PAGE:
That is why, it is essential to involve the employee in a collaborative, interactive process when deciding on reasonable accommodations. It calls for candid conversation to determine the worker’s requirements and constraints and to co-create workable answers.
Reasonable Accommodation Types
The Americans with Disabilities Act provides examples of reasonable accommodations for qualified employees, including
- Making the workplace readily accessible and usable by individuals with disabilities, such as wheelchair ramps
- Restructuring job duties
- Offering part-time or modified work schedules
- Transferring an employee to an open position
- Purchasing equipment or modifying existing equipment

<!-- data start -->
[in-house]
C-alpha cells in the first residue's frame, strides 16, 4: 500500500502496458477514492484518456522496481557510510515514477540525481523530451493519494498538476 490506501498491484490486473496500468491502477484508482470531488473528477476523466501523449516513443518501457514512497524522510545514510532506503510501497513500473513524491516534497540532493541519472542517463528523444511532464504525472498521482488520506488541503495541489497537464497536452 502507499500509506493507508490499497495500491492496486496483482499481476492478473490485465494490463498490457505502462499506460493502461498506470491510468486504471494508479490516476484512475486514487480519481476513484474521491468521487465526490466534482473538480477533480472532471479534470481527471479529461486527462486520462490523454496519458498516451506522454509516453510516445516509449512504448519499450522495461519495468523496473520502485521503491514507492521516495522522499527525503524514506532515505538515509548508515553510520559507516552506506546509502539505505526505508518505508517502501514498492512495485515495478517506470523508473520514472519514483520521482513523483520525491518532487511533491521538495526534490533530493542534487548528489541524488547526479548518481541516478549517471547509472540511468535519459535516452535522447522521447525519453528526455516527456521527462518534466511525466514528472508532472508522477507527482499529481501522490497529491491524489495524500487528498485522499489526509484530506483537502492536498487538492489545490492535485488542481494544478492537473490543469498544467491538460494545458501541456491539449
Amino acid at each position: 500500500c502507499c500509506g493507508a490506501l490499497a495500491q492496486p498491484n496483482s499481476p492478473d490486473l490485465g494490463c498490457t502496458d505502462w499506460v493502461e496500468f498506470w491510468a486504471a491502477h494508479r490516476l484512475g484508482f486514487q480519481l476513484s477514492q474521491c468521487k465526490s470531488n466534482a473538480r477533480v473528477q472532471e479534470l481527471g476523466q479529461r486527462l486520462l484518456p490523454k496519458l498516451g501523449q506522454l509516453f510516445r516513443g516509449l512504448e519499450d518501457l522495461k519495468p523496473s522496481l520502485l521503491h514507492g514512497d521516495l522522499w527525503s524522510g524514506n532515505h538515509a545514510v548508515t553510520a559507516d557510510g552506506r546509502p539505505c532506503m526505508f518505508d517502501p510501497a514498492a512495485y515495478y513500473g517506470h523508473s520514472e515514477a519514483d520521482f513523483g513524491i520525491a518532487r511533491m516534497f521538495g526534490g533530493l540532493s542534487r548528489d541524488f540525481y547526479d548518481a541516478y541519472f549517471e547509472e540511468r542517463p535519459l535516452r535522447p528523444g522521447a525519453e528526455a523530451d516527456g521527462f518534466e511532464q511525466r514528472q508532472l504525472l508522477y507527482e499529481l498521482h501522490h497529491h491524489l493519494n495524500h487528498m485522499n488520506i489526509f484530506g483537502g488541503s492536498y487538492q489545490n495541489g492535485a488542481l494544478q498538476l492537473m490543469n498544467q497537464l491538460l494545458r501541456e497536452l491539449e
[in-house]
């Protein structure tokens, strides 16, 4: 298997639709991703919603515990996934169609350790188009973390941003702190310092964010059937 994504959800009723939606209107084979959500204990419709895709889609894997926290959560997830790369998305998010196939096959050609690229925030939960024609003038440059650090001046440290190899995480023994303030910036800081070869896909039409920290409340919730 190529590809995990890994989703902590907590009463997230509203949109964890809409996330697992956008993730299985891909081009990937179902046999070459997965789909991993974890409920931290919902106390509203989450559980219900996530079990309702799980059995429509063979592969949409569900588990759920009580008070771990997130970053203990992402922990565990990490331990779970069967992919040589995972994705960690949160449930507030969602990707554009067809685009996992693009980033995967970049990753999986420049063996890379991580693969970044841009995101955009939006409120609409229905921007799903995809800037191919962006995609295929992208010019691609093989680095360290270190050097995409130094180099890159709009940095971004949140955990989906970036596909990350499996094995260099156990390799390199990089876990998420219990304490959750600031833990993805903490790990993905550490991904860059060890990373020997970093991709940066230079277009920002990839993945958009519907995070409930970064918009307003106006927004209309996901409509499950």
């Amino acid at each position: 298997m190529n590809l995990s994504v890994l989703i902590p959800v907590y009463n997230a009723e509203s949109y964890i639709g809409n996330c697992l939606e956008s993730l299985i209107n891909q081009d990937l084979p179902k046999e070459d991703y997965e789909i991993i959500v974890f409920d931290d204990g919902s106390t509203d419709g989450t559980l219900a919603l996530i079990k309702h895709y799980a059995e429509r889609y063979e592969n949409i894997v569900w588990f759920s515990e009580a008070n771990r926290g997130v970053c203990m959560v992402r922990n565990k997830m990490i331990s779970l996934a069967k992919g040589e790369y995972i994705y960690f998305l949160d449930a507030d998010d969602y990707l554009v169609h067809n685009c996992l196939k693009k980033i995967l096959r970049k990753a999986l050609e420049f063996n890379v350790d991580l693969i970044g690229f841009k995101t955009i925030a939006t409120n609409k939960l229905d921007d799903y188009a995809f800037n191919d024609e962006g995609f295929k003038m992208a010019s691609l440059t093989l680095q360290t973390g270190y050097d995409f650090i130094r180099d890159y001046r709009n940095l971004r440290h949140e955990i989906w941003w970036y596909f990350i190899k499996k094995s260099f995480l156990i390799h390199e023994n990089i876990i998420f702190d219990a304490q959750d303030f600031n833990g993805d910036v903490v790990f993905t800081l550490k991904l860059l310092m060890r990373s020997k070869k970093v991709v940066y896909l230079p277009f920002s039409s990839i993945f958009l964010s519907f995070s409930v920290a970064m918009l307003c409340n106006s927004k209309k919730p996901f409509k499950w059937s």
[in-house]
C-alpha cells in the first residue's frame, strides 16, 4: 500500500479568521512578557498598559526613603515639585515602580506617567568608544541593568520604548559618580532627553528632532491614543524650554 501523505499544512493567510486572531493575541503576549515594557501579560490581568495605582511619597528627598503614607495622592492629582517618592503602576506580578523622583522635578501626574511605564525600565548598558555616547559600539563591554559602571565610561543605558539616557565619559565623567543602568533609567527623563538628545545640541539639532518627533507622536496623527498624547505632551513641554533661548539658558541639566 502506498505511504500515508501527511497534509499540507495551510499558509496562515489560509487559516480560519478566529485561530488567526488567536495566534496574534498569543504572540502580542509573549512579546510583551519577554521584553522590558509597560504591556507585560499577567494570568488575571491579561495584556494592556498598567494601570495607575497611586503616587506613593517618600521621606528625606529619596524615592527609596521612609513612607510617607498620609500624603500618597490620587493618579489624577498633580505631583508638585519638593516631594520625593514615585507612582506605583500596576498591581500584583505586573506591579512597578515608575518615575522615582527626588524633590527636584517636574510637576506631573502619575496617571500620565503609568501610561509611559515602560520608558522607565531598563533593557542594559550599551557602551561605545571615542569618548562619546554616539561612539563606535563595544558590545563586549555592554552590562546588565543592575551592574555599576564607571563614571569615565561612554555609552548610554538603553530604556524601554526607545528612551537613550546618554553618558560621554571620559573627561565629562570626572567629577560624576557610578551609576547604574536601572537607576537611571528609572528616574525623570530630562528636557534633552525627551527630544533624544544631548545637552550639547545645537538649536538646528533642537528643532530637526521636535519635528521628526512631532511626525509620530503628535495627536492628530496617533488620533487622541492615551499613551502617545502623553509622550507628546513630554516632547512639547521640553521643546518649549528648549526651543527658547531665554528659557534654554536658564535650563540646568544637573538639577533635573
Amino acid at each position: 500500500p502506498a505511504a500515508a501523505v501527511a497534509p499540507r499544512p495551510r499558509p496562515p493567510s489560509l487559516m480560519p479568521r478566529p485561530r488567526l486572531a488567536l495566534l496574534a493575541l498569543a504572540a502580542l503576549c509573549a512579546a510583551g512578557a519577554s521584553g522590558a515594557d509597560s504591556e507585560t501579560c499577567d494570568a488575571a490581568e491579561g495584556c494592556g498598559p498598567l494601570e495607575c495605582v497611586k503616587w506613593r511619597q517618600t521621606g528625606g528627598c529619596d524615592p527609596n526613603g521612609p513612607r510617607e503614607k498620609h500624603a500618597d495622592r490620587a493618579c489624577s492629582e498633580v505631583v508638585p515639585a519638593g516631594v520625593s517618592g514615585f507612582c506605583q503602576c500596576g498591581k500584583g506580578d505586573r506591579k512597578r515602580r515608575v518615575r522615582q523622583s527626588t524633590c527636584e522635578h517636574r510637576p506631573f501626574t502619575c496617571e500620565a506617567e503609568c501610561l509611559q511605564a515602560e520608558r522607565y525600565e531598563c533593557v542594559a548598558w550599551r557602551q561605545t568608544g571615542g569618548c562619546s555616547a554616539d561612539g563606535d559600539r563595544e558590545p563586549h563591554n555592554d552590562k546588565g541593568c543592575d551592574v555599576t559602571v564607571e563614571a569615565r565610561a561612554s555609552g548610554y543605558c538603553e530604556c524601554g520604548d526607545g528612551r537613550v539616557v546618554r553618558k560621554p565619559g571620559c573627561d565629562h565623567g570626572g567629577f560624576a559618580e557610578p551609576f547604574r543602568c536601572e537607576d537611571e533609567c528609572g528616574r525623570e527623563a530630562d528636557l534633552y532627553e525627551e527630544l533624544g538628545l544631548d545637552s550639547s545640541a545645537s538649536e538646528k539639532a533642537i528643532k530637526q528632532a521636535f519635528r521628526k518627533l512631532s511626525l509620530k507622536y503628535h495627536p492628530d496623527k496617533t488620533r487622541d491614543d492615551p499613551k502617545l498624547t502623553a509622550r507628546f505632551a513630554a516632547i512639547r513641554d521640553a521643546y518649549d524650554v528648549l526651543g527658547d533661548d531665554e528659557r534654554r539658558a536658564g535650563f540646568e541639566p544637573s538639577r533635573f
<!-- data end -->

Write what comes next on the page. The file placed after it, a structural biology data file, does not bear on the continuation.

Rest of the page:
- Providing readers or interpreters.
Remember, such accommodations are only necessary if the employee requests them. As long as the employee requires them, companies must comply with the ADA’s reasonable accommodation requirements for disabled workers.
Also, these accommodations mean something other than creating new jobs or decreasing the standard of employment at the workplace. If two equally compelling and reasonable accommodations exist, but one is more expensive or onerous to implement, the employer may select the less costly or burdensome accommodation.
However, if making the requested accommodation will result in undue hardship on the employer’s part (i.e., considerable difficulty or financial resources), the employer is not obligated to change and accommodate disabled employees.
You may learn more about ADA reasonable accommodations by reading our in-depth article on the subject. It offers detailed explanations and suggestions on the topic.